Tom MacWright



The weather is starting to get better.


I am still really loving the constellation of bands around Mammal Hands. They just released a new album, “Gift from the Trees”, and it’s really excellent.

Their guitarist, Stephen Mullins, also just released an excellent album that has more of a Fennesz direction - guitar-based ambient.


Of course I watched Succession, and it was good. I also watched four movies - the best being Nope, which delivered on all the levels. The rest were more uneven: The Neon Demon is a “vibes movie”, Triangle of Sadness was sort of an overdone, kind of tedious satire, and I disliked how much I liked This is the End. It started sometime in the pandemic, but my already-bad taste in movies has gotten even worse, and what I seek more than anything is just a “romp” - a fun, stupid movie.


I’m still resisting the urge to write something about AI. I think there’s something to be said about how a lot of people feel sad about it, and how it seems to resonate most with ideas & money people, and how in our conception of luddites versus adopters we’re implicitly signing onto a sort of capitalist ethos in which productivity will increase but everyone will work just as much and just as hard - but who needs all that.

Before too long, we will not dele­gate decisions to AI systems because they perform better. Rather, we will delegate decisions to AI systems because they can get away with everything that we can’t. You’ve heard of money laundering? This is human-behavior laundering. At last—plausible denia­bility for ever­thing.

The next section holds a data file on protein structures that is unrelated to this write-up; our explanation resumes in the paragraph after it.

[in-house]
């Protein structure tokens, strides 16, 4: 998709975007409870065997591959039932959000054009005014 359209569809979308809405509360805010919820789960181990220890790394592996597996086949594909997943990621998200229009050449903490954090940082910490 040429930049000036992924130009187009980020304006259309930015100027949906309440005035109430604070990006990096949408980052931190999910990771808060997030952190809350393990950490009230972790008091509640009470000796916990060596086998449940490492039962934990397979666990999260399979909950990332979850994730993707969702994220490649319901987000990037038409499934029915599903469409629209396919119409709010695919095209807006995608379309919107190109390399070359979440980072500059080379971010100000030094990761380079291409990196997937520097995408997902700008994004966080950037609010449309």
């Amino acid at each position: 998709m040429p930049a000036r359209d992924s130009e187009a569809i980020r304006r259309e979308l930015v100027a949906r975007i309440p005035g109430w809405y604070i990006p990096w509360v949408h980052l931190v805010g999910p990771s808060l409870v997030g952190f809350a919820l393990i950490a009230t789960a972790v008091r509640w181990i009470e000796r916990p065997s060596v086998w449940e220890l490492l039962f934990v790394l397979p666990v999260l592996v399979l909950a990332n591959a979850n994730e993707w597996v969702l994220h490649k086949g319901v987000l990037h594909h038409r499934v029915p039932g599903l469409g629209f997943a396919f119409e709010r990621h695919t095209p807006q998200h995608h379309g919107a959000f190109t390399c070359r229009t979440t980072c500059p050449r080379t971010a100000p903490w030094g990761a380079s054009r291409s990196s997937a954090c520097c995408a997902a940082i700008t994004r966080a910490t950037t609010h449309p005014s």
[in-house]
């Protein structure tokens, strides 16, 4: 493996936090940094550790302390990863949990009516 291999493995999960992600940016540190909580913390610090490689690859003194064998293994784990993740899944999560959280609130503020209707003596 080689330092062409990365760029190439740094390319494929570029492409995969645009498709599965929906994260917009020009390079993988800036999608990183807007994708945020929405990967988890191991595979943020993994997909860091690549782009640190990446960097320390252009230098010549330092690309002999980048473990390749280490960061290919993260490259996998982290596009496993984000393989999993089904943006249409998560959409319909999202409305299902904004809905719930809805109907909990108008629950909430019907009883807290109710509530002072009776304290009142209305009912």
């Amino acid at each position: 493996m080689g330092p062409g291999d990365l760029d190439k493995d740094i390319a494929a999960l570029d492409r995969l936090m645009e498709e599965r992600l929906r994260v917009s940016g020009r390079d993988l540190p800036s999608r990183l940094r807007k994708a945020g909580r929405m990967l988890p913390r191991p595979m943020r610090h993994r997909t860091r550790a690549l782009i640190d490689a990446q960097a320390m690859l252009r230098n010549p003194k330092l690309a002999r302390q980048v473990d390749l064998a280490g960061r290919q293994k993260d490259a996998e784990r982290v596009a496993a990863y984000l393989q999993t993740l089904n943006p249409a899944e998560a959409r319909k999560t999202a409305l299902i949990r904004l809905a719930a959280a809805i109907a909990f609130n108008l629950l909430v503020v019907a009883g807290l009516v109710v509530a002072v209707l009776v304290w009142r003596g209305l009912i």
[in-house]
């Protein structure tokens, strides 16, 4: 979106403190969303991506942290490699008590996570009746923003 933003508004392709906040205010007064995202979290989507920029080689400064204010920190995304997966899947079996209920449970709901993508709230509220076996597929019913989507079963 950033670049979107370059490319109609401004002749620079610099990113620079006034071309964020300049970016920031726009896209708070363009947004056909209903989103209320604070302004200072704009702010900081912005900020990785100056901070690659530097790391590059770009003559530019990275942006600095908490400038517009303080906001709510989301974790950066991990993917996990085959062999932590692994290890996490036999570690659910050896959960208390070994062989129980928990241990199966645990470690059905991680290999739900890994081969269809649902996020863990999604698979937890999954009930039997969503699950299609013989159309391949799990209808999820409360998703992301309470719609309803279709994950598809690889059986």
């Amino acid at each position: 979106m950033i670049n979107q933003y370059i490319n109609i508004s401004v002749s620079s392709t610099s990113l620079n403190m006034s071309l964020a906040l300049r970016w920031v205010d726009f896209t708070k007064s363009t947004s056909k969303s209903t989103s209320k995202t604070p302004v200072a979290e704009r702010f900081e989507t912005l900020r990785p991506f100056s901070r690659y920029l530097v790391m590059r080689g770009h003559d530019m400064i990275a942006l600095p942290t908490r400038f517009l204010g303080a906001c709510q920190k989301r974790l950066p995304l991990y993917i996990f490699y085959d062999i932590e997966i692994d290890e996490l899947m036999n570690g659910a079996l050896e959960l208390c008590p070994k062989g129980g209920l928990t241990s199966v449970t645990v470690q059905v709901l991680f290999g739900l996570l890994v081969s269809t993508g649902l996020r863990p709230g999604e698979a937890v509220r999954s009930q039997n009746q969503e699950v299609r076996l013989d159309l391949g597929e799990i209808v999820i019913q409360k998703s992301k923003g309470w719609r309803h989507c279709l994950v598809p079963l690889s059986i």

In the meantime, Matthew Butterick continues to produce the most interesting critical writing on the topic, most recently Will AI Obliterate The Rule Of Law? He has a lot of legitimacy here, being a lawyer, typographer, artist, programmer, and also the leader of the most prominent lawsuits about AI.

In recent months, the phenomenon has jumped up a level, with many city workers now blocking, defacing, folding, or obscuring their license plates in order to remain invisible to automated tolls and red-light and speed cameras. They are contributing to a staggering $100 million a year lost to the MTA and Port Authority through toll evasion.

On a totally different topic, there’s this, NYPD’s Illegal Parking Needs to Stop, along with the NYPD breaking all kinds of privacy laws. It’s this odd combination of factors - the police surveilling people while obscuring their own license plates and parking illegally. One big component is the raw power of the police, which rivals and often trumps the power of politicians. And the other is just cars, those cars.

inclusionary zoning can be a good short-term housing policy, if it is well designed, but should not distract us from longer-term goals of housing abundance and affordability.

Sam Deutsch wrote a fair, clear summary of Inclusionary Zoning, the controversial but widespread system for creating affordable units in new housing.